Florida's economy is expected to start growing again this quarter, "technically" pulling out of the recession. Sales tax revenues are growing again, slightly. Even the state's population has rebounded from losing residents a year ago.
But when it comes to its bleak job market, Florida is still scraping to find a bottom — let alone begin recovery.
Florida's unemployment rate reached 11.9 percent in January, tying a record high set in the state nearly 35 years ago, a report released Wednesday showed. Numbers for the Tampa Bay area were even more sobering, with unemployment at 13.1 percent, surging from 12.4 percent a month earlier.
A group of state economists recently predicted unemployment in Florida would top out at 12.3 percent by this fall before a slow crawl back toward the single digits.
"Unfortunately, we caught the brunt of this recession," said University of Central Florida economist Sean Snaith. "I think we're in the last phases of the labor market's worsening."
The jobless rate, up from a revised 11.7 percent in December, translates to 1.1 million unemployed Floridians. The continued rise was fueled by a loss of 6,100 jobs during the month and 303,200 jobs over the past year.
Last year, the state was shedding jobs in the tens of thousands every month. The slower pace is encouraging, said Rebecca Rust, chief economist with the Florida Agency for Workforce Innovation, which produces the unemployment report.
"At least over the month we're getting closer to perhaps seeing positive job growth," Rust said.
State leaders have targeted job creation as a top priority this year, a point underscored by Gov. Charlie Crist during a visit to Tampa on Wednesday.
"It's all about jobs, jobs, jobs," said Crist, who appeared at the Tampa Bay Partnership offices to sign a bill that postpones a huge hike in unemployment taxes levied on Florida businesses.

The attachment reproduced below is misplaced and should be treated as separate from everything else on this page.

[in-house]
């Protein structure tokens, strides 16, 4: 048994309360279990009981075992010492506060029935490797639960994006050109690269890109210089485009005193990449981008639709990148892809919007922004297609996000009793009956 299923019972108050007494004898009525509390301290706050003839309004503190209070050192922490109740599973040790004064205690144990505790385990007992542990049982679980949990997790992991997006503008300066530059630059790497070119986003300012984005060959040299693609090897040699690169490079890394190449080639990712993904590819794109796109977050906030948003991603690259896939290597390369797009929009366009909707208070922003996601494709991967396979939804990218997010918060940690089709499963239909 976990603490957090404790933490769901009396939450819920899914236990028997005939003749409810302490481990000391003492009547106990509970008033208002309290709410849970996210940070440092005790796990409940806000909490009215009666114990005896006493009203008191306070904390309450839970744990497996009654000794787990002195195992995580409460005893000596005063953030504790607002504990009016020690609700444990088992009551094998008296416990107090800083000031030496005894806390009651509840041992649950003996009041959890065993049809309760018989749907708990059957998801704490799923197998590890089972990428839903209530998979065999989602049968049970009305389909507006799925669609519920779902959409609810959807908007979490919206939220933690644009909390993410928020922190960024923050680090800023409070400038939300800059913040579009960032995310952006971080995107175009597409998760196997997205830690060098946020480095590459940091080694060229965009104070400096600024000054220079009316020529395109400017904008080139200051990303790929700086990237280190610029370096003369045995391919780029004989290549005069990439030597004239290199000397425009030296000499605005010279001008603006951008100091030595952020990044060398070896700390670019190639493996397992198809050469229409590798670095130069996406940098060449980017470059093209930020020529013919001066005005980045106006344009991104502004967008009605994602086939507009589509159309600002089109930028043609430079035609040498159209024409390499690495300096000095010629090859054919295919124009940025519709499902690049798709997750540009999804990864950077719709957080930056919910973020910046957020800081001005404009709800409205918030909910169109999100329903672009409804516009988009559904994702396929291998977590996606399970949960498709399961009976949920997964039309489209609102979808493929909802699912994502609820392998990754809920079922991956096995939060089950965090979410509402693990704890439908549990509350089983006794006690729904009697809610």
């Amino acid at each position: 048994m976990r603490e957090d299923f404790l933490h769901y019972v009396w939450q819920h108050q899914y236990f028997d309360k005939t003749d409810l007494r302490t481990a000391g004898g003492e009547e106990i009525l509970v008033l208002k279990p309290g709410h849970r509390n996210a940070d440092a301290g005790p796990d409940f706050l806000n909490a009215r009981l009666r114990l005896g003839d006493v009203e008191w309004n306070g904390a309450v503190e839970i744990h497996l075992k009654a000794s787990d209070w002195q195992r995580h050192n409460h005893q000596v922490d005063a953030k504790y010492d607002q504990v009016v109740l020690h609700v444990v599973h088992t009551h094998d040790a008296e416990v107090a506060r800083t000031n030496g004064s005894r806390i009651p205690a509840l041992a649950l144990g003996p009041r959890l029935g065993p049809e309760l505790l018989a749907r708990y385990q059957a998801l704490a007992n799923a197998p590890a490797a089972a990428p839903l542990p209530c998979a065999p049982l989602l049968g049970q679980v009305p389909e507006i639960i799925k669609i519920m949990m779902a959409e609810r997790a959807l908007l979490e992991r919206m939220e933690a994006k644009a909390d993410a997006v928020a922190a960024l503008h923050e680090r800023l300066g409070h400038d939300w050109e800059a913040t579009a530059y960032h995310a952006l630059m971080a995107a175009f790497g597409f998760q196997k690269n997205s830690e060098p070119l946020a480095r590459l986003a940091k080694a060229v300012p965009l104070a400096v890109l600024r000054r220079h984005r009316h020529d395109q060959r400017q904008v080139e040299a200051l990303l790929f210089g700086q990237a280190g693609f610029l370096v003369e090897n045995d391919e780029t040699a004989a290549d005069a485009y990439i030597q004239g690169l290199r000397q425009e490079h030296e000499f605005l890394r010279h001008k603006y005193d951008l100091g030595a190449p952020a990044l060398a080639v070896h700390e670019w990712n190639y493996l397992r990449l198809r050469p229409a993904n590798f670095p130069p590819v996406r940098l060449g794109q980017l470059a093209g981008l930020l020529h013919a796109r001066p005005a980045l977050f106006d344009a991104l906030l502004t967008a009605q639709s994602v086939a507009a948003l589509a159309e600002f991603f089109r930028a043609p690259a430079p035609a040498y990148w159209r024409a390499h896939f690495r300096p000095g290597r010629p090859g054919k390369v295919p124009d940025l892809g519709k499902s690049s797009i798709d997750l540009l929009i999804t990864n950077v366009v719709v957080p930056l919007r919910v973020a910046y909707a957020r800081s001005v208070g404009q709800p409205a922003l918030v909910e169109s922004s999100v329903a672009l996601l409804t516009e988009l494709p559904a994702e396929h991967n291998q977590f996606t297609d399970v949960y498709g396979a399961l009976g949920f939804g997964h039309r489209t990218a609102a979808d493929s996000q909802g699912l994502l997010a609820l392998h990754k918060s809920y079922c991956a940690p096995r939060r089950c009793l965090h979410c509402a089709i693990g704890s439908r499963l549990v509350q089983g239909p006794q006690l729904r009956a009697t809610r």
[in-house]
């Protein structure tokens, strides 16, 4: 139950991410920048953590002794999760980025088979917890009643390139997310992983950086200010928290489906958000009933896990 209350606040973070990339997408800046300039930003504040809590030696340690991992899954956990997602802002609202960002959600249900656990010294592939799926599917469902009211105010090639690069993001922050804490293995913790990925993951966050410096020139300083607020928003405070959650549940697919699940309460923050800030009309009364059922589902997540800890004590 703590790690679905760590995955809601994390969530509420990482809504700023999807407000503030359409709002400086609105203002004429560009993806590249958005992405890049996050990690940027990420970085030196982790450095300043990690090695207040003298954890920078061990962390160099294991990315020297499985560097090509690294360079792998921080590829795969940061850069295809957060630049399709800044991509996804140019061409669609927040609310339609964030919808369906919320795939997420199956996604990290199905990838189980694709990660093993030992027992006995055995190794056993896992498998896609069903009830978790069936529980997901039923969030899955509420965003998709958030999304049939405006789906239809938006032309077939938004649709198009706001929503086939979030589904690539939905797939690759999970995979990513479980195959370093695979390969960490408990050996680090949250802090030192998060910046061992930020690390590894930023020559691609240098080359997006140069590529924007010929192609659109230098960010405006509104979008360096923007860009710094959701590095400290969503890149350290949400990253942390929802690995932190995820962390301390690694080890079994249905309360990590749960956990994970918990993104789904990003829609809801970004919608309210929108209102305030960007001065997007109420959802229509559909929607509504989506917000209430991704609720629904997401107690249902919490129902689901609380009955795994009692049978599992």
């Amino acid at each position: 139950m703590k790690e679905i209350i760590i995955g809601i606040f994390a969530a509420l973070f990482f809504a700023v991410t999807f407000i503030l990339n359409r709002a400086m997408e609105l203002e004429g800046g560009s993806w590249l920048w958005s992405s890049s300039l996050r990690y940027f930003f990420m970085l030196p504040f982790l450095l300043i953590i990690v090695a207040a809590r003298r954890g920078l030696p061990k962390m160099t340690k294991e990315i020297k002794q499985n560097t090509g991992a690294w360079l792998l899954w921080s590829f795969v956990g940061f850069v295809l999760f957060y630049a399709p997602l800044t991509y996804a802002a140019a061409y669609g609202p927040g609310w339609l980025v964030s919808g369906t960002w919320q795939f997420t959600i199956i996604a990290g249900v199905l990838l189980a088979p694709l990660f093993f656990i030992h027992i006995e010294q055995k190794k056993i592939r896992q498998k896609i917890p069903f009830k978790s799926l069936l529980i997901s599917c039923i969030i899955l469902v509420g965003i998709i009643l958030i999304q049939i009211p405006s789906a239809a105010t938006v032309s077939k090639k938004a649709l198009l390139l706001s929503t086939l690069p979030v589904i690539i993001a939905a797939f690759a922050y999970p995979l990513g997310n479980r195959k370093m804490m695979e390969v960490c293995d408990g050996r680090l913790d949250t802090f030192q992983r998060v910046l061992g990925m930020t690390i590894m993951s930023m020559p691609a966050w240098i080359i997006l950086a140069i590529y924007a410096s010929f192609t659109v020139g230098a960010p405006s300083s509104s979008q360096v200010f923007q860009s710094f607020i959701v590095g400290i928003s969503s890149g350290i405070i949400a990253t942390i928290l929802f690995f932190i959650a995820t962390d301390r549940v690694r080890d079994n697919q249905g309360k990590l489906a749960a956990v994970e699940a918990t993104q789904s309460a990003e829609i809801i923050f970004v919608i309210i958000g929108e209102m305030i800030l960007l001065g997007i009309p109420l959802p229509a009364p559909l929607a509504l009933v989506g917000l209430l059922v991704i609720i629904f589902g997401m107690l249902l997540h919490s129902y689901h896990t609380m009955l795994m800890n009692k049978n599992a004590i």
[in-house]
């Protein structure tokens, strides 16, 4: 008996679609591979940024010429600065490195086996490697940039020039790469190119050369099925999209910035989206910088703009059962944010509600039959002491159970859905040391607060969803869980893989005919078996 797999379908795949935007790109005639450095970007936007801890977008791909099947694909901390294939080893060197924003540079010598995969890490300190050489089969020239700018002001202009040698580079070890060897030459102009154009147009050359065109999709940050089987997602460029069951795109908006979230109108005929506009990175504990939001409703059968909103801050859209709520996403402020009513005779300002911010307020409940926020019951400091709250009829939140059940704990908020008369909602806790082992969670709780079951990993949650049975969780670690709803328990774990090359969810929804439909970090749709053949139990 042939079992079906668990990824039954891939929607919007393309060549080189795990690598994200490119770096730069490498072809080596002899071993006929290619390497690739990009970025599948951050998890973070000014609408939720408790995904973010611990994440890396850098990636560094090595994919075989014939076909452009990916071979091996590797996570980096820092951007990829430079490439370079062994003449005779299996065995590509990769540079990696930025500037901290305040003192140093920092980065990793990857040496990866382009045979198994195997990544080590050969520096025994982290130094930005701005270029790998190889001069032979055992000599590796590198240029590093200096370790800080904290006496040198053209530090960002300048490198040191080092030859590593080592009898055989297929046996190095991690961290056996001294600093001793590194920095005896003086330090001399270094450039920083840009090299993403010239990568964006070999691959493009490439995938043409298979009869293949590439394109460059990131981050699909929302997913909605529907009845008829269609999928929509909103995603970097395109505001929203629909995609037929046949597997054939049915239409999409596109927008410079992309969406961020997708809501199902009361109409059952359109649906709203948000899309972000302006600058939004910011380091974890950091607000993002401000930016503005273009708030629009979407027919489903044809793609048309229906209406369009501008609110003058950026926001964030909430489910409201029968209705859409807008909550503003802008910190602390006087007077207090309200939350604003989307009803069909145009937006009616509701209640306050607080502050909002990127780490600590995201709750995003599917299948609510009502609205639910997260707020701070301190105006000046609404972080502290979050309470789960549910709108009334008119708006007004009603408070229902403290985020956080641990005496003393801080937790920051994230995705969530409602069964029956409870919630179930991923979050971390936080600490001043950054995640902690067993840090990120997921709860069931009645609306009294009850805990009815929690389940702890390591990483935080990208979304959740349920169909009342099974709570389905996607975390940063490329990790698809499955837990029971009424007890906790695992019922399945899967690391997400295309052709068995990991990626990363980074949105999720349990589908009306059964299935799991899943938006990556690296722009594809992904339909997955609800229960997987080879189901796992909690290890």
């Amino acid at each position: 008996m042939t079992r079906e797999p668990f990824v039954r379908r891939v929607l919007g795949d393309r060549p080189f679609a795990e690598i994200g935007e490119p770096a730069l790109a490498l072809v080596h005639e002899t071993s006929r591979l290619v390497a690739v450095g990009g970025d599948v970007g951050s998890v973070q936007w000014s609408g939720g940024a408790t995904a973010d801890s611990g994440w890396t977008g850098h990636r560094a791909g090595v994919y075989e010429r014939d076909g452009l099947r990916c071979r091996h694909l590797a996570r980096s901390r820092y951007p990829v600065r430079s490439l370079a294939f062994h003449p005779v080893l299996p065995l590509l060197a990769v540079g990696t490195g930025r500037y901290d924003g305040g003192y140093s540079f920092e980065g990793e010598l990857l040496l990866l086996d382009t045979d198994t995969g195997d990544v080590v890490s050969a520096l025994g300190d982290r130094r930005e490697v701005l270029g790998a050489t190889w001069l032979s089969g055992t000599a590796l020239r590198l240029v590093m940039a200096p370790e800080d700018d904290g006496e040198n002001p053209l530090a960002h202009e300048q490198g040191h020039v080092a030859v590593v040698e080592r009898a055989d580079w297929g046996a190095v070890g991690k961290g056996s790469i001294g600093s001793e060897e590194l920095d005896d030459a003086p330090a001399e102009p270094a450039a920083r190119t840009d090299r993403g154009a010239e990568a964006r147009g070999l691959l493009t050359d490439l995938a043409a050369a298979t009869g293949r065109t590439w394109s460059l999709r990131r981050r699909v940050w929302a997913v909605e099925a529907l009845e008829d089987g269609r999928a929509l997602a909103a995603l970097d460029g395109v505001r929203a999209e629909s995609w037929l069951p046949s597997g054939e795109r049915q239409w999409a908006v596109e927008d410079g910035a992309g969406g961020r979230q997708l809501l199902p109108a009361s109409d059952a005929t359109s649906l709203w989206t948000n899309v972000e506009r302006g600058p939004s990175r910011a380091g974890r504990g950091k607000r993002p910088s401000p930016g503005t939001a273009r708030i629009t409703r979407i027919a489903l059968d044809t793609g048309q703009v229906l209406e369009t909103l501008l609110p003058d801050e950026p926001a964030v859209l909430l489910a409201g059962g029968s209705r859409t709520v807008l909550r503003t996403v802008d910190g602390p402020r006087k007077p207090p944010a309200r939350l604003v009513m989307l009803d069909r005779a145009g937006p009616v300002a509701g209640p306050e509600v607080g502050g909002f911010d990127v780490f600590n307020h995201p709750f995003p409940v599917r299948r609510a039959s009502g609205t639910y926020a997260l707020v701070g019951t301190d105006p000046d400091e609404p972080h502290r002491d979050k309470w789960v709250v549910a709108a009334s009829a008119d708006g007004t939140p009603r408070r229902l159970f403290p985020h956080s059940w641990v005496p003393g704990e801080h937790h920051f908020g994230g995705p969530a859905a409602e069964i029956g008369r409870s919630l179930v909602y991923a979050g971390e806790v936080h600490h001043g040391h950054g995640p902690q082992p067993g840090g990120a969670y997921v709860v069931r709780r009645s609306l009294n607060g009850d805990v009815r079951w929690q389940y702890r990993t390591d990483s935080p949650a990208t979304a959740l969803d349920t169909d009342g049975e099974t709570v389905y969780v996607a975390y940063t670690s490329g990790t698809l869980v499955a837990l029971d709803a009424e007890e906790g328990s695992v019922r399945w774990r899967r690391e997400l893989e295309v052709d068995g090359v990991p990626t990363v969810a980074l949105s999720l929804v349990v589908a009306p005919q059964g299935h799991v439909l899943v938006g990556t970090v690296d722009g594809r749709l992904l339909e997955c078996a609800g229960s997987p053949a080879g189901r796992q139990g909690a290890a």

The tax increase was automatically triggered because the state had depleted a trust fund used to pay unemployment benefits. Since last summer, the state has borrowed more than $1.2 billion from the federal government to keep the trust fund afloat. By limiting the tax increase, Florida will have to borrow an additional $4.3 billion. But Crist considers that a preferable scenario, saying the bill will save 1,500 jobs.
The bill also extended unemployment benefits for some who have exhausted all state and federally funded benefits. As many as 20,000 Floridians may be eligible for up to eight additional weeks.
Earlier Wednesday, Crist also disclosed that the U.S. Department of Health and Human Services has approved releasing $61 million in federal stimulus funds for Florida's "Back to Work" program. Distribution of the rest of an estimated $200 million will follow, he said.
The St. Petersburg Times reported last week that Florida had lined up 900 projects that could result in nearly 10,600 short-term jobs but was held up waiting for federal approval. Under the Back to Work program, stimulus funds would pay for up to 95 percent of salary and training costs for new hires if employers agree to keep those jobs until at least September.
Some of the most stunning statistics out Wednesday were on the local level, with the Tampa Bay area posting the highest rate among major metropolitan areas.
Hernando County continued to suffer most, with a jobless rate of 15.7 percent, second in the state only to Flagler County at 17.1 percent. Elsewhere: Hillsborough's unemployment rate jumped to 12.7 percent; Pinellas, to 12.7 percent; Pasco, to 14.3 percent; and Citrus, to 14.6 percent.
One-month changes in local statistics can be deceptive, however.
Unlike state figures, county and metro rates are not seasonally adjusted. As a result, there tends to be a spike in January's unemployment report because of fewer retail jobs available after the holiday season.
The last time state unemployment was at 11.9 percent was May 1975, the highest point since the state started tracking such data in 1970. Comparable figures for national jobless rates during the Depression era are not available but were believed to be about 25 percent.
Florida's unemployment rate remains substantially higher than the national average, which was 9.7 percent in February and appears to be near a peak.
"On the national level we may have peaked, but (in Florida) I think it's hard to get a precise estimate on where it might stop," said Scott Brown, chief economist with Raymond James Financial in St. Petersburg.
One reason for heightened concern is that a large number of Floridians are in the "underemployed" category, working part-time jobs when they need full-time pay. Florida's underemployment rate for 2009 was 18.4 percent. Add part-time workers seeking full-time jobs and discouraged jobless who have given up looking, and it would boost Florida's current unemployment rate by 8 percentage points to 19.9 percent, Rust said.
Rust said Florida may start adding jobs in the second quarter, but the state isn't expected to hit peak unemployment until the third quarter. Typically, once hiring starts to pick up, discouraged workers resume their job hunt, inflating unemployment figures.
Times staff writer Kim Wilmath contributed to this report. Jeff Harrington can be reached at email@example.com.